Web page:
Recent reports detailed 157 visits by former IRS Commissioner Doug Shulman to the White House during the time when the IRS was targeting President Obama’s political enemies for extra scrutiny. This is amazing when you consider that Shulman visited the White House more than any cabinet member – the Secretary of State, the Secretary of Homeland Security, etc., etc. – and that Shulman’s predecessor visited the Bush White House exactly once.
But the Obama administration has spun those visits by claiming they had to do with the implementation of Obamacare, which will be carried out by the IRS. That might make sense, except that while one of Obama’s top campaign officials was in the room during Shulman’s meetings the person who wasn’t was the actual official at the IRS in charge of Obamacare.
Sarah Hall Ingram, the IRS’ top Obamacare official who was the head of the tax-exempt division in 2010 when the targeting of conservative groups occurred, has visited the White House 165 times since 2011. Yet not one of those visits overlapped with Shulman’s 165 visits since 2011. Making it a little hard to believe that Shulman’s visits were about Obamacare.
From the Franklin Center:
Recent press reports focused on the 157 visits to the White House by former IRS Commissioner Douglas H. Shulman, but there has been little scrutiny of the 165 White House visits by the IRS ‘Obamacare’ official Sarah Hall Ingram.
According to White House visitor data, Shulman never attended any of Ingram’s meetings, and Ingram never attended a White House meeting with Shulman.
All of Ingram’s165 meetings were with White House staff, while only 151 of Shulman’s visits were with staff. Shulman attended six meetings with President Barack Obama.
Ingram attended 62 White House meetings in 2011, 90 in 2012 and 13 this year (though February).
Most of Ingram’s visits were hosted by Jeanne Lambrew, who according to the Washington Post is the Deputy Assistant to the President for Health Policy.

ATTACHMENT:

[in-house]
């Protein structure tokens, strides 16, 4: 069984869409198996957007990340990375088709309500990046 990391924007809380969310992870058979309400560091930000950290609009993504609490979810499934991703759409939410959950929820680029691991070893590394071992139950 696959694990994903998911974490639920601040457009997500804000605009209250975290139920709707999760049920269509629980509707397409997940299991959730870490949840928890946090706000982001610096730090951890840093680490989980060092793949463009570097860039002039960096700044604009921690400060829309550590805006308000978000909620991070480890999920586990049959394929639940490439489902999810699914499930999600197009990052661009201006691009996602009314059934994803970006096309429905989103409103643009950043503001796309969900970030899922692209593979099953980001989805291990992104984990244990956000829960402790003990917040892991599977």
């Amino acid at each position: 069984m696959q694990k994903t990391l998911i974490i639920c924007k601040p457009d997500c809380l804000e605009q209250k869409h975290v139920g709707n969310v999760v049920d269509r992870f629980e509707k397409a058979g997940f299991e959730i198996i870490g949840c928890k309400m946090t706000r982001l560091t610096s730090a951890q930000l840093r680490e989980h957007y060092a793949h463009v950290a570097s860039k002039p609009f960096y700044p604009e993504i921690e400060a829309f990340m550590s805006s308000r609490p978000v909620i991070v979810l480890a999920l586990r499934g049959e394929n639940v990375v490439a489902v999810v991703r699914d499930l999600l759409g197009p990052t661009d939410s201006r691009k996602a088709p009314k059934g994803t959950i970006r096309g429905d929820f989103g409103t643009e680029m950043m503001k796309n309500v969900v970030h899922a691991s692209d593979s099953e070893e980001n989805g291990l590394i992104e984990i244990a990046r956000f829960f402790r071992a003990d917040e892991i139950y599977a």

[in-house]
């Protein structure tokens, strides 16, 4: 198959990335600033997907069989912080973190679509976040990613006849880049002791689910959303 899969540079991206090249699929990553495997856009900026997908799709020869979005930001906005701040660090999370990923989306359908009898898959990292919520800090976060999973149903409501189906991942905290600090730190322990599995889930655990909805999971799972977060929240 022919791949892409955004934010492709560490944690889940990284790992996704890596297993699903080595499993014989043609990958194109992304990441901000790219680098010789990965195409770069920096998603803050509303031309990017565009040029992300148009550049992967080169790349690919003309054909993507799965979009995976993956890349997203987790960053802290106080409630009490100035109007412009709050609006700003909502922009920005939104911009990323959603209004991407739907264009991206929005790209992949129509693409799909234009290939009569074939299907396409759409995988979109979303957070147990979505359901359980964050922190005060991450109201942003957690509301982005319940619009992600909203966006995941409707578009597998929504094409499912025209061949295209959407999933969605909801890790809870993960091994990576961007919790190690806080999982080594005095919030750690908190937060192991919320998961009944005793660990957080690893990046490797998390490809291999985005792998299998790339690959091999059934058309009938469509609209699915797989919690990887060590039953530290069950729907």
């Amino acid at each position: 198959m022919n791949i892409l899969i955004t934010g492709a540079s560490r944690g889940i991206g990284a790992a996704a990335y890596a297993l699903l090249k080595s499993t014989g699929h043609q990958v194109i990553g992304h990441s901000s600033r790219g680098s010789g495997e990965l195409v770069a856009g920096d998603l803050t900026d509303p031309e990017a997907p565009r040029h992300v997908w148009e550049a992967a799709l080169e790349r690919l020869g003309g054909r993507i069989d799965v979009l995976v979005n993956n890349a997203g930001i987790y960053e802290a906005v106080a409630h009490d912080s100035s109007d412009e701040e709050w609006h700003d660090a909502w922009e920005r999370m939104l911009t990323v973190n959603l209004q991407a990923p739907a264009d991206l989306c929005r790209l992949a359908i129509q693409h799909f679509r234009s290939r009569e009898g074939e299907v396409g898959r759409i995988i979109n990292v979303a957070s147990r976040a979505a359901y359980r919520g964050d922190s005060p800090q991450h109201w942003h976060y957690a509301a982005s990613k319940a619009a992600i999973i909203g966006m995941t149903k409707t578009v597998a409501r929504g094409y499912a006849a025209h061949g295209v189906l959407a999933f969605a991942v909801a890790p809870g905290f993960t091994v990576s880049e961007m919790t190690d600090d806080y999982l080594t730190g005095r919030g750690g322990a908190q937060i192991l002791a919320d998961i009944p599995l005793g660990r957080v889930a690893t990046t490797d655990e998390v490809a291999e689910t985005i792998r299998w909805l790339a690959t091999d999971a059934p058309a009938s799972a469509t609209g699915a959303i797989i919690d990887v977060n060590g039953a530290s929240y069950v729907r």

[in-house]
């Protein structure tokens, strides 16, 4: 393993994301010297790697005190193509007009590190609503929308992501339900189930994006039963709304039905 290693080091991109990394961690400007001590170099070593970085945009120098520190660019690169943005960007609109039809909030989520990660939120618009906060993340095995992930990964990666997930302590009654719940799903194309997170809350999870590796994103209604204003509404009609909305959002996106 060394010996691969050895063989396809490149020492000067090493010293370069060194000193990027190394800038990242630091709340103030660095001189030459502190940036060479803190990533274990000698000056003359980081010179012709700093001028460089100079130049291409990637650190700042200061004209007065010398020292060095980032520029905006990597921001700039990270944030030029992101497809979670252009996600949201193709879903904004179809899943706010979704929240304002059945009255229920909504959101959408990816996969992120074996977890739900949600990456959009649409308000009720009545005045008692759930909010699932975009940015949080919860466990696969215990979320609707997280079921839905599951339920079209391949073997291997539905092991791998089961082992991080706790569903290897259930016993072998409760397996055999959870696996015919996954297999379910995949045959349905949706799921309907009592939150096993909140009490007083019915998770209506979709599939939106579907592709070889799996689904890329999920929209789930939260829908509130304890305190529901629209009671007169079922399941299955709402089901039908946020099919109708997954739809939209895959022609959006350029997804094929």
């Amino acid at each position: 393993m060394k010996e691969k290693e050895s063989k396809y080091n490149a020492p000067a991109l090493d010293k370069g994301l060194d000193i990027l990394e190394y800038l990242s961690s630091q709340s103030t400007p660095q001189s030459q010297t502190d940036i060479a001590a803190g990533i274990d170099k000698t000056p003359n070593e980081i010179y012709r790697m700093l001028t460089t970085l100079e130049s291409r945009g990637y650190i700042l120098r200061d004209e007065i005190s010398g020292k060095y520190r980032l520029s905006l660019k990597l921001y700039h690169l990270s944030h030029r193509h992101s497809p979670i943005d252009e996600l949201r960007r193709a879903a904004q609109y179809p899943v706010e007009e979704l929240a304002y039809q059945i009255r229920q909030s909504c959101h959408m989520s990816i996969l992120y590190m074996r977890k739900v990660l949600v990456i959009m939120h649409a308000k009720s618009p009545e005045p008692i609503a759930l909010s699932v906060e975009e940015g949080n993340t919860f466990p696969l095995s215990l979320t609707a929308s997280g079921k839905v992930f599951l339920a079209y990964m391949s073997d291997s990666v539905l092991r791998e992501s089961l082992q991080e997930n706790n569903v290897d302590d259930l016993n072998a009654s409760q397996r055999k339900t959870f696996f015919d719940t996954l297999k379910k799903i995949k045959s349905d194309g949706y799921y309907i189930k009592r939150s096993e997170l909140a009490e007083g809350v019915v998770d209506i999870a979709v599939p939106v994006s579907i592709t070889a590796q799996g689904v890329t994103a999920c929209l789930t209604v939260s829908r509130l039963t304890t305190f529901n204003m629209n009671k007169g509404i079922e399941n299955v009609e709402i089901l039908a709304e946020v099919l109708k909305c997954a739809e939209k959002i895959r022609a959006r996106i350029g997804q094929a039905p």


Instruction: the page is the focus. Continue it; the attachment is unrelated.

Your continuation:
Meanwhile, the Wall Street Journal is reporting that the testimony from low-level IRS officials in Cincinatti is inconsistent with the claims from top-level IRS officials that the targeting was the result of the low-level officials going rogue:
Two Internal Revenue Service employees in the agency’s Cincinnati office told congressional investigators that IRS officials in Washington helped direct the probe of tea-party groups that began in 2010.
Transcripts of the interviews, viewed Wednesday by The Wall Street Journal, appear to contradict earlier statements by top IRS officials, who have blamed lower-level workers in Cincinnati.
Elizabeth Hofacre said her office in Cincinnati sought help from IRS officials in the Washington unit that oversees tax-exempt organizations after she started getting the tea-party cases in April 2010. Ms. Hofacre said Carter Hull, an IRS lawyer in Washington, closely oversaw her work and suggested some of the questions asked applicants.
“I was essentially a front person, because I had no autonomy or no authority to act on [applications] without Carter Hull’s influence or input,” she said, according to the transcripts.
Mr. Hull could not be reached for comment.
It’s hard to image that low-level IRS employees were calling a Washington IRS lawyer for guidance on a scheme to target groups and individuals of a certain political ideology that they came up with themselves.
The question now is, who is Mr. Hull and who was giving him his orders?